An excellent barista is a specialist (you can usually become one after professional barista training): someone who knows the science of coffee-making, knows how to utilise different brewing methods and machines, and can make appropriate coffee suggestions to consumers. Here are some essential barista skills and tips for making a cup of coffee that is addictive!
Back To Basics
Many of the barista methods on this list require basic coffee knowledge to comprehend and follow.
Flavour profiles for coffee
What are the fundamental flavours and descriptions of coffee? Which ones are most valued (for example, balance, acidity, sweetness)? What does it mean when your customer wants “rich” or “strong” coffee?
Manufacturing, processing, and roasting
What is the distinction between washed coffee and honey coffee? What’s the difference between a single origin and a blend? An Ethiopian and a Guatemalan? Most importantly, how do all of these factors influence the consumer? We’re not saying you should be a product guru, but you should grasp the fundamentals.
There’s also roasting. This affects not just the flavour of the coffee but also how it should be brewed. Darker roasts, for example, maybe more deteriorated and prone to bitterness than lighter roasts, requiring a lower brew temperature.
And how is decaffeinated coffee made?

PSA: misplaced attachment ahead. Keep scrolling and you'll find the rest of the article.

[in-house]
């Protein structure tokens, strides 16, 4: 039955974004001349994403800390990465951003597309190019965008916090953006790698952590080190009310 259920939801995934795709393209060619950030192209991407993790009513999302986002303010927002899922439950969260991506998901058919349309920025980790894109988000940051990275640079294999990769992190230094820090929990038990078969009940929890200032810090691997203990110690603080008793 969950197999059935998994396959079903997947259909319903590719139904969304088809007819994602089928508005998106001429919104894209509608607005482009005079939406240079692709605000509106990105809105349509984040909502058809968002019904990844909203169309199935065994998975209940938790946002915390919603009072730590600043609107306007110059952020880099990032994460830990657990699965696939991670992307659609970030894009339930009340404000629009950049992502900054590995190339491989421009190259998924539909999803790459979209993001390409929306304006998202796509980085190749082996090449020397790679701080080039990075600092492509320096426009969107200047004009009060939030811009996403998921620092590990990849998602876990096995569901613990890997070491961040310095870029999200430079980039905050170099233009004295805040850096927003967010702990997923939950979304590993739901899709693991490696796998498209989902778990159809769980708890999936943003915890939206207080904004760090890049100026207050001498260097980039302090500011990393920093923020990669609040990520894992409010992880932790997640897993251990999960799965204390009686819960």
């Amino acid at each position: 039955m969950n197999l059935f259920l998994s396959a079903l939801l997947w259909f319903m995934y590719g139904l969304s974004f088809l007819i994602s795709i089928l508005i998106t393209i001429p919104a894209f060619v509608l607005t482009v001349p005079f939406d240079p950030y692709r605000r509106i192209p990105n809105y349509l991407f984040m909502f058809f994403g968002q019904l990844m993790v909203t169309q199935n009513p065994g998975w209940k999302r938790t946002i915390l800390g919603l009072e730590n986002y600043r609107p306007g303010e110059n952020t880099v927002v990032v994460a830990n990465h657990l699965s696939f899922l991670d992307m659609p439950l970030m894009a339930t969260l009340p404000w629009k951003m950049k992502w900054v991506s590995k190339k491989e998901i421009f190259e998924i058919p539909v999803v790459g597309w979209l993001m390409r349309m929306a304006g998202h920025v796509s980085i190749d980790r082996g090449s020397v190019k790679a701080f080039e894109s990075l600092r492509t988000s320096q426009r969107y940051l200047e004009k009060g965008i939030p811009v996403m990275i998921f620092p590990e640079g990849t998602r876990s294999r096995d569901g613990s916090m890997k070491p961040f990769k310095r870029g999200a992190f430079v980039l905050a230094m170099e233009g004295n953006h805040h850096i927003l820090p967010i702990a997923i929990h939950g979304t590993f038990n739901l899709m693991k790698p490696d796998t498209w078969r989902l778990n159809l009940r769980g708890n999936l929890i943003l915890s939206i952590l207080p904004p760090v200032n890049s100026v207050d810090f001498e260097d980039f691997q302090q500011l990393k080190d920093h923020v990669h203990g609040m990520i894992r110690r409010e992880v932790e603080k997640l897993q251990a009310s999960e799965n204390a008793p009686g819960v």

Brewing and extraction
There’s much more to preparing coffee in a specialised coffee shop than just pushing buttons. As a result, baristas must understand the fundamentals of extraction. This is the process by which water extracts coffee flavour components and fragrances from ground coffee. Different chemicals are removed at various moments during the brewing process, allowing baristas to adjust the flavour of the finished cup of coffee.
The extraction rate is influenced by factors like as grind size, coffee-to-water proportion, the temperature of the water, roast level, and others.
Grinding is essential for making outstanding coffee. To begin, it is critical to grind just before brewing, or your coffee will become stale. Again, you should understand this before attempting to learn any other barista methods.
Second, you must comprehend the significance of grind size in various brewing and extraction procedures. The finer the grind texture, the quicker the extraction rate and the slower the water flow. This is due to the water coming into direct contact with more of the coffee’s surface, as well as the smaller spaces between the grounds.
To put it in another way, if your coffee tastes bitter (i.e., it has been over-extracted), you may want to consider using a coarser ground to reduce extraction and increase brew time. However, if it’s sour (under-extracted), you could ground it finer.
You’ll also need to learn how to adjust your grinder for the espresso machine. The best grind settings will vary depending on the weather, the age of the roasted coffee, and other factors. This means it can change on a daily (or even hourly!) basis. Grinder adjustment is a crucial ability for a specialised barista.
Espresso-making demands a variety of technical abilities. Tamping is sometimes disregarded, yet it is critical for good coffee. (Fortunately, it’s a rather straightforward talent once mastered.) There’s also some disagreement on the role of coffee distribution before tamping.
You may also need to understand espresso pre-infusion, pressure profiling, flow profiling, and other topics depending on your machine.
Oh, and don’t forget about machine maintenance. Espresso machines require daily, monthly, and annual maintenance, much of which will be performed by the coffee shop staff.